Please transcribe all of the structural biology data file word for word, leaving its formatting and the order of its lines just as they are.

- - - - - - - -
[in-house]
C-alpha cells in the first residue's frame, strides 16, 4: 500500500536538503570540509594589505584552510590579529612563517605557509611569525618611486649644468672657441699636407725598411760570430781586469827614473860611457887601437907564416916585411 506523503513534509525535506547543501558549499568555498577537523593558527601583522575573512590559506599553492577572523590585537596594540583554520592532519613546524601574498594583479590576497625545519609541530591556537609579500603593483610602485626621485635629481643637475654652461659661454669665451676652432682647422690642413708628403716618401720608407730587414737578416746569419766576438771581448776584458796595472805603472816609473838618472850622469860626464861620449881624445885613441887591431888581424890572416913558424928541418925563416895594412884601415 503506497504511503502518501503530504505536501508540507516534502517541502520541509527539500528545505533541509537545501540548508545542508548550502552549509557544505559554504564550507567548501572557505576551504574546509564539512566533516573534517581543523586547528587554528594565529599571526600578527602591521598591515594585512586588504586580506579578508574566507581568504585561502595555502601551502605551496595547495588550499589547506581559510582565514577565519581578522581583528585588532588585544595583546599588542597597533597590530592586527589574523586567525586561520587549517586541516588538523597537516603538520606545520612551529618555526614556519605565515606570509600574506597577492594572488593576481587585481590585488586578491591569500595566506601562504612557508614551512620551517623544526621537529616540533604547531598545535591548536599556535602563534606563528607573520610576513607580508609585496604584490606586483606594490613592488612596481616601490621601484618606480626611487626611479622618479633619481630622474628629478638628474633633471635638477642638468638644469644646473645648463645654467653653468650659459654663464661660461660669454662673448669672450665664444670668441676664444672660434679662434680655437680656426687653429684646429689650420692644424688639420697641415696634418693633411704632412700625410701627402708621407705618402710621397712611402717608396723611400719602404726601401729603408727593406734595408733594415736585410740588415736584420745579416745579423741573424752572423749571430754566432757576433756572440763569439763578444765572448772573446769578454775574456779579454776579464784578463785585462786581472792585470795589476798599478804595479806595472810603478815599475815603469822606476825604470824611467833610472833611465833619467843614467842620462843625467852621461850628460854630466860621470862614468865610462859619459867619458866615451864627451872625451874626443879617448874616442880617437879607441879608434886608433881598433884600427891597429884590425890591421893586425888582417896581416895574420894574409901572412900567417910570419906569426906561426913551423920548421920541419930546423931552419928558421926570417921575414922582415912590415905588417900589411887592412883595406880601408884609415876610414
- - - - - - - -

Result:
[in-house]
C-alpha cells in the first residue's frame, strides 16, 4: 500500500536538503570540509594589505584552510590579529612563517605557509611569525618611486649644468672657441699636407725598411760570430781586469827614473860611457887601437907564416916585411 506523503513534509525535506547543501558549499568555498577537523593558527601583522575573512590559506599553492577572523590585537596594540583554520592532519613546524601574498594583479590576497625545519609541530591556537609579500603593483610602485626621485635629481643637475654652461659661454669665451676652432682647422690642413708628403716618401720608407730587414737578416746569419766576438771581448776584458796595472805603472816609473838618472850622469860626464861620449881624445885613441887591431888581424890572416913558424928541418925563416895594412884601415 503506497504511503502518501503530504505536501508540507516534502517541502520541509527539500528545505533541509537545501540548508545542508548550502552549509557544505559554504564550507567548501572557505576551504574546509564539512566533516573534517581543523586547528587554528594565529599571526600578527602591521598591515594585512586588504586580506579578508574566507581568504585561502595555502601551502605551496595547495588550499589547506581559510582565514577565519581578522581583528585588532588585544595583546599588542597597533597590530592586527589574523586567525586561520587549517586541516588538523597537516603538520606545520612551529618555526614556519605565515606570509600574506597577492594572488593576481587585481590585488586578491591569500595566506601562504612557508614551512620551517623544526621537529616540533604547531598545535591548536599556535602563534606563528607573520610576513607580508609585496604584490606586483606594490613592488612596481616601490621601484618606480626611487626611479622618479633619481630622474628629478638628474633633471635638477642638468638644469644646473645648463645654467653653468650659459654663464661660461660669454662673448669672450665664444670668441676664444672660434679662434680655437680656426687653429684646429689650420692644424688639420697641415696634418693633411704632412700625410701627402708621407705618402710621397712611402717608396723611400719602404726601401729603408727593406734595408733594415736585410740588415736584420745579416745579423741573424752572423749571430754566432757576433756572440763569439763578444765572448772573446769578454775574456779579454776579464784578463785585462786581472792585470795589476798599478804595479806595472810603478815599475815603469822606476825604470824611467833610472833611465833619467843614467842620462843625467852621461850628460854630466860621470862614468865610462859619459867619458866615451864627451872625451874626443879617448874616442880617437879607441879608434886608433881598433884600427891597429884590425890591421893586425888582417896581416895574420894574409901572412900567417910570419906569426906561426913551423920548421920541419930546423931552419928558421926570417921575414922582415912590415905588417900589411887592412883595406880601408884609415876610414